3 July 2009
4 – 3 – 2 – 1 – 1 … Add it up and you get 11. That’s the number of hours veteran mountain biker Tim James of Team Squirt slept on the last five days of the 2009 Freedom Challenge, on his way to setting a record for the non-stop mountain bike race across South Africa, which starts in Pietermaritzburg and ends at the Diemersfontein Wine Estate outside Cape Town.
Having left Pietermaritzburg on 16 June with the last batch of riders to start, James set the early pace in the race.
On the first day of riding he pushed through the first support station at McKenzie Country Club, situated on the watershed between the Umkomaas and Umzimkulu Rivers, and arrived at the second support station in the Ntsikeni Nature Reserve at midnight, having ridden 203 kilometres and climbed over 5 000 metres along the way.
He arrived at the village of Rhodes, 500 kilometres from the start, in three days – an achievement that was made possible when he took on the intimidating 1 000-metre climb up the escarpment of the Maluti Drakensberg on the footpath of Lehana’s Pass at night.
James’ massive early effort appeared to be taking its toll as his progress slowed over the next three days. By the end of the sixth day, the lead had shifted to Andrew Barnes. Barnes, who is 20 years younger than James, left Pietermaritzburg four days before him and was riding about 400 kilometres ahead of him.
For the next five days, the initiative lay with Barnes who appeared to be riding strongly and consistently. However, maintaining a punishing schedule of limited sleep James not only managed to hold to his own strategy for breaking the race record but also to keep in touch with the pace of Barnes.
Taking its toll
The effort, he admitted, was taking its toll. Approaching the town of Willowmore late at night on the eleventh day in the saddle, he was physically and mentally depleted and was tormenting himself with thoughts of withdrawal. Then came some news that buoyed him up; he learnt that Barnes, up ahead of him, had been delayed in the Swartberg by a snow storm. And so James continued onwards.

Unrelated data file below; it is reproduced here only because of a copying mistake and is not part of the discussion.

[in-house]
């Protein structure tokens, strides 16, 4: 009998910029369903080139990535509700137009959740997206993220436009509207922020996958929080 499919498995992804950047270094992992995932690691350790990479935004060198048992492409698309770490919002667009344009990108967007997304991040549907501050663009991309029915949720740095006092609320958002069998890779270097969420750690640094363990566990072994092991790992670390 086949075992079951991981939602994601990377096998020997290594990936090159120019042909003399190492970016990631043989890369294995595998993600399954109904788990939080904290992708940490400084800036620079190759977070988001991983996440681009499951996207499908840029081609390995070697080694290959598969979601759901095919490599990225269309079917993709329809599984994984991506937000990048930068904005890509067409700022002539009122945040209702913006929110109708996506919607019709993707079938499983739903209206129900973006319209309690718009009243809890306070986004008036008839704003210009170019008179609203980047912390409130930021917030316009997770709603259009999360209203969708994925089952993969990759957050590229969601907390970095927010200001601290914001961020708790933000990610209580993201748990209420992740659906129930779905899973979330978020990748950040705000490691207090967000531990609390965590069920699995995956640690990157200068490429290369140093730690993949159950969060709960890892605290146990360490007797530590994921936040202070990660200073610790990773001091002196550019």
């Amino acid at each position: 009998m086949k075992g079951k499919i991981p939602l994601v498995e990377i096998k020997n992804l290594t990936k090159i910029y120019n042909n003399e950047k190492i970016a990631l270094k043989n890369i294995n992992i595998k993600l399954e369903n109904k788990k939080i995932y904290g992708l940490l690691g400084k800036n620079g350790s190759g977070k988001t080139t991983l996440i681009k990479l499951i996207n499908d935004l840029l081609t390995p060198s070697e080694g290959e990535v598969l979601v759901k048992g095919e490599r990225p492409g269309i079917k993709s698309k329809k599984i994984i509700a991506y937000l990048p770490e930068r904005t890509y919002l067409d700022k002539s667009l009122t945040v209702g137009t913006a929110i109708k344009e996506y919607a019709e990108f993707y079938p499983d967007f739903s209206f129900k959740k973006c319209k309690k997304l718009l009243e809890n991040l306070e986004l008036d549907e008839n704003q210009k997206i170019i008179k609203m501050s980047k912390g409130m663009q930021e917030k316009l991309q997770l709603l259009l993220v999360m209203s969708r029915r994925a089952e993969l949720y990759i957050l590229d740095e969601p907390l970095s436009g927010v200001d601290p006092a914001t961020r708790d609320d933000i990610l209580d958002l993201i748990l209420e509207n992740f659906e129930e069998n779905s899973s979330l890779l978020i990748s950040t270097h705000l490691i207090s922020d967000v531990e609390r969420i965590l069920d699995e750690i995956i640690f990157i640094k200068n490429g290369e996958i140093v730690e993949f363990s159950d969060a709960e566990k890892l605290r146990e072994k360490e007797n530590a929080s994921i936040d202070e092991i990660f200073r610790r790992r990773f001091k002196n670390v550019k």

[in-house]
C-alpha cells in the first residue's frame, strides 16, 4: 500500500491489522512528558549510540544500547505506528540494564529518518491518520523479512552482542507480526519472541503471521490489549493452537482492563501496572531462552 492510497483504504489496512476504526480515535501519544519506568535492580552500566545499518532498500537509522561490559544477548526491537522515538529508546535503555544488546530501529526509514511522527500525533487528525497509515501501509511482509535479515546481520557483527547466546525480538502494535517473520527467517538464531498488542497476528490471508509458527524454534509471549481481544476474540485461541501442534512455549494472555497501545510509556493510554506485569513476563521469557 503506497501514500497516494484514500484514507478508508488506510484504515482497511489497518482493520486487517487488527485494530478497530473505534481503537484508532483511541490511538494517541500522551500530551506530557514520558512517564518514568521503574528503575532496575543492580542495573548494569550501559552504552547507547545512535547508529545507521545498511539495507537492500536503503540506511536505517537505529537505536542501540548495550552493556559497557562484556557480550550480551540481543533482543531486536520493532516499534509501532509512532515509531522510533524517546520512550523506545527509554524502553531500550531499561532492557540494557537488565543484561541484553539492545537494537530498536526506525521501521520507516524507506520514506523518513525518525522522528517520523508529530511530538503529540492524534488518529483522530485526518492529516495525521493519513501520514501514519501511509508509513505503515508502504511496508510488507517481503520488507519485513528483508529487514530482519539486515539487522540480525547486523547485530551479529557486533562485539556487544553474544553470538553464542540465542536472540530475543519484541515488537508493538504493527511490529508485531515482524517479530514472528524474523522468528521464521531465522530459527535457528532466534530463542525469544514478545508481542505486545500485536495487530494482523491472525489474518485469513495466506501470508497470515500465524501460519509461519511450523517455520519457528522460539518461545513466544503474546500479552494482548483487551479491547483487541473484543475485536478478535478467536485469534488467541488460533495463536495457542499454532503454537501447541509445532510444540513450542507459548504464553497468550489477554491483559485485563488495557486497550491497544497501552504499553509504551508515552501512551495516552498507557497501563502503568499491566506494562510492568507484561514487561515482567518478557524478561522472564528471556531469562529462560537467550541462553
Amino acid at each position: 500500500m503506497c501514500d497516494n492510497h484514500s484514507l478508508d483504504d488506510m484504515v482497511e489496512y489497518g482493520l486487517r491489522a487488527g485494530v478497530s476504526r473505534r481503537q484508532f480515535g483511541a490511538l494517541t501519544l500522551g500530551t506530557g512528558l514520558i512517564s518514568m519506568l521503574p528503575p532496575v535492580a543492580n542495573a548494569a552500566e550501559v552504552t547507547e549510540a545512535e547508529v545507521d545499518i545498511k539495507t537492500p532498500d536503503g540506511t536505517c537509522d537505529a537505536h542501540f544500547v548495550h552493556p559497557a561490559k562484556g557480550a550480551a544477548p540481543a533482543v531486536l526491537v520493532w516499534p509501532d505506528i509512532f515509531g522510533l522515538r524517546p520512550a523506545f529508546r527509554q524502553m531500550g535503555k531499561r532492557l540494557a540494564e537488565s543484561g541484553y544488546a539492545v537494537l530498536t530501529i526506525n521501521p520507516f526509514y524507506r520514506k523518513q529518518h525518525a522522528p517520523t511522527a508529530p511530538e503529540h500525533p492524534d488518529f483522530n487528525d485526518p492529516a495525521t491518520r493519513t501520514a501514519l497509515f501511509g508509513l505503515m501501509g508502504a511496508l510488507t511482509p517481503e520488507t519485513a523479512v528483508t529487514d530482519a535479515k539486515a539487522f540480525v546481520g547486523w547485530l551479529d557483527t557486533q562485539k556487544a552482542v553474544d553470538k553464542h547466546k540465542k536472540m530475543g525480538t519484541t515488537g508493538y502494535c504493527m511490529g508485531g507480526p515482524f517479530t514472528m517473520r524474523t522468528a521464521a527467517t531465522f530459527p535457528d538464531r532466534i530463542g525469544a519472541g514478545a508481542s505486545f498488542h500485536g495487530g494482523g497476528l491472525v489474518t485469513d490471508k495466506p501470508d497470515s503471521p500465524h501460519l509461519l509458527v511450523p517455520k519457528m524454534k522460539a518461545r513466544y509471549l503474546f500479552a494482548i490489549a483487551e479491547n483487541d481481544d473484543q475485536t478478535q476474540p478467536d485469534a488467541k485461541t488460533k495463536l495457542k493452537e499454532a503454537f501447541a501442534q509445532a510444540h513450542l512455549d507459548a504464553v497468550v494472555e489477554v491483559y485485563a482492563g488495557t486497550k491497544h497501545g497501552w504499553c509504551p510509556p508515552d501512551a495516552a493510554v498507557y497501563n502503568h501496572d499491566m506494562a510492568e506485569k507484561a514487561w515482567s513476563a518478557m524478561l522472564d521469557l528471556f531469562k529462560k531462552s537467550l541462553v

Rather than stopping at Willowmore, he began a really big push. He slept for two hours at Rondawel in the Moordenaars Karoo. After that short break, he rode for 22 hours and 237 kilometres through Prince Albert, up the Swartberg Pass, into the Gamkaskloof, and took on the portage up Ladder.
James arrived at Rouxpos on the slopes of the Swartberg after midnight. After catching two hours of sleep, he continued on to the Anysberg Nature Reserve, where he catnapped for an hour, before riding across the Little Karoo to Montagu.
James crossed the Breede River to reach MacGregor – which proudly proclaims on the town’s website that it has been described as “the best preserved and most complete example of mid-nineteenth century townscape in the Cape Province” – in the early evening. He then took on the Coenieskraal climb to arrive at the Oestervanger Guest House in the Agterkliphoogte Valley well after midnight.
On to the finish
After only one hour’s sleep, he rode past the Brandvlei Dam and up alongside the Holsloot River before taking on the eight-kilometre portage up the Stettynskloof in the mountains of Du Toit’s Kloof. From there he continued through to the finish at Diemersfontein, outside of Paarl.
James arrived at the finish at Diemersfontein at 21:45 on Monday, 29 June. His total riding time for the 2 350 kilometres from Pietermaritzburg was 13 days, 15 hours, and 45 minutes. It bettered by 21 hours the previous race record, which he had established in 2008.
After receiving the Basutho blanket given to all Freedom Challenge finishers, James spoke of the incredible effort that had been required and of how punishing it had been. However, apart from saddle sores, the only other ailment of which he spoke was a burnt tongue – the result of hurriedly drinking hot soup as he rushed through support stations.
Having completed the event for the third year in a row, James indicated that he had found this year’s ride particularly taxing. Whilst his record raises the bar, he pointed out that it serves also to show others what is possible; even if others are able to better his time, it remains to be seen whether any rider will be able to match his finishing places in successive years of second, first, and first.
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